Expert curer shares recipe on how to make the ultimate salt beef
Jessica Ward | 24th September 2020
Baker & Brisket is a business born as a result of the Coronavirus pandemic. Proving that good things can come out of the most troubling times, the company has been going from strength to strength over the past few months. Whilst making waves among the local food scene, they are already famed for their fall-apart, tender and succulent Salt Beef and Pastrami.
We catch up with the expert curer, briner and creator of Lina Baker.
For many generations, Lina’s family has been pickling, fermenting and curing any and all fresh produce to last them through the winter months.
“With my family coming from Siberia (Russia) and myself raised in Lithuania where the winters were very harsh and temperatures would normally drop way below -20C (sometimes to -40C) it was very important to preserve all foods to see you through to warmer months of the spring,” Lina explains.
“My first ever solid food I was weaned on as a baby was canned meat and potato mash. Coming from a background where all young women were traditionally taught to cook by their mothers and grandmothers, I’ve always cooked for my family and friends and held many a dinner party entertaining large crowds which comes very naturally to me even though my professional career is in technology and sales.”
We also asked Lina if she wouldn’t mind sharing her recipe with us, and to our surprise she said YES!
“Brining and curing is a very old traditional way of preserving meat or making it last longer but these days it’s just a trendy, artisanal product that is simply too complicated to make at home, but for those who have much patience, they will reap the benefits – as it really is a beautifully buttery and succulent end product.”
First, Lina explains: “I’d start with getting some good quality, ethically sourced brisket from a real butcher. Best get flat brisket, around 2kg. If it’s rolled, it’s also ok but will take a few extra days to brine. Also, when it’s rolled, it’s usually because it’s uneven in cutting so best leave it rolled.”
2kg brisket (most of fat trimmed, but not all of it)
For the brine:
3 liters water
270g of sea salt or kosher salt
200g brown sugar
30g Prague Powder #1 (optional)
1 tbsp black peppercorns
1 tbsp mustard seeds
1 tbsp coriander seeds
1 tsp fennel
4 bay leaves
And really the world is your oyster here with aromatics, add any other pickling spices if you wish, a couple of cloves, allspice, ginger, chilli flakes, etc
I would only say, take caution using Prague Powder #1 and always measure with digital scales. Prague Powder contains sodium nitrite which gives salt beef its distinctive pink colour but mustn’t be used in greater volume than the recipe.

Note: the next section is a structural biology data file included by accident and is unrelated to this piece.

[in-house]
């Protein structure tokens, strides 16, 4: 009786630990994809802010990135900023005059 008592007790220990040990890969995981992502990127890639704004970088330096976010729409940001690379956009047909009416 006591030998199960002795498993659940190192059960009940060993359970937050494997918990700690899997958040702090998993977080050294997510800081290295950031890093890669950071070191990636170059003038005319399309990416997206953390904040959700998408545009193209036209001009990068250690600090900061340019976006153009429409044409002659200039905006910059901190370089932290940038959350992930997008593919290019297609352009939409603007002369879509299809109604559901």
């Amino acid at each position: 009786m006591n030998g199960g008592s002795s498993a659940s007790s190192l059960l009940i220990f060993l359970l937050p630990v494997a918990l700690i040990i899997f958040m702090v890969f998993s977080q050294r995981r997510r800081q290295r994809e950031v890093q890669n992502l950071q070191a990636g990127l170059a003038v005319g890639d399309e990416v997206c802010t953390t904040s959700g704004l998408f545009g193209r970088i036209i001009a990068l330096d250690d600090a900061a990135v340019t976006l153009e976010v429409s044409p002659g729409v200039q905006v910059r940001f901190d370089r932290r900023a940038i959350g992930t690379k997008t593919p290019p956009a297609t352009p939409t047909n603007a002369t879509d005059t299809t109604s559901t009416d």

For Salt Beef once brined:
1 large onion, quartered
1 carrot, roughly chopped
1 celery stalk, roughly chopped
1 bulb of garlic, halved
To make the brine, put all ingredients into 3 liters of cold water, slowly bring to a simmer stirring regularly to ensure all salt has dissolved. Boil for a couple of minutes. Cool down the brine completely; preferably overnight and keep it chilled in the fridge.
Place the brisket into a large, food safe container and pour the brine over it ensuring it's completely submerged. You might need to weigh the brisket down as it will most likely rise to the top to float. Cover container with a lid, place in the fridge for 7 to 10 days (the thicker the brisket or if it's rolled, the longer it will brine).
After 7-10 days, remove the brisket from the brine, rinse off any excess salt and place in a large pot along with other ingredients. Cover with cold water and slowly bring to a simmer. Cook for 3 hours checking occasionally to make sure the water hasn't evapourated (top up with boiling water if needed).
My personal favourite serving suggestion is spread some mustard on rye bread, add a handful of sauerkraut, pile on salt beef, place a couple of slices of Swiss cheese (emmental or gruyere), stick it under preheated grill to melt the cheese and sandwich it with another piece of rye. A pickled gherkin on the side is a must too.
Lina began Baker & Brisket as a temporary project to keep herself busy having lost her job as a result of the many redundancies recently. Within a few weeks of existence, Lina had received multiple enquiries on where to buy her produce, along with a barrage of commercial enquiries too.
From here, she set up shop in the Artisan markets around Cheshire and Manchester which proved a great opportunity to showcase their hot salt beef and pastrami which they are now famed for.
The company continues to grow they have set their sites on a new website for purchasing their produce online, which is coming very soon, so be sure to watch this space!
To keep up with the latest news, and to find out where their next market will be, you can follow them on Instagram here.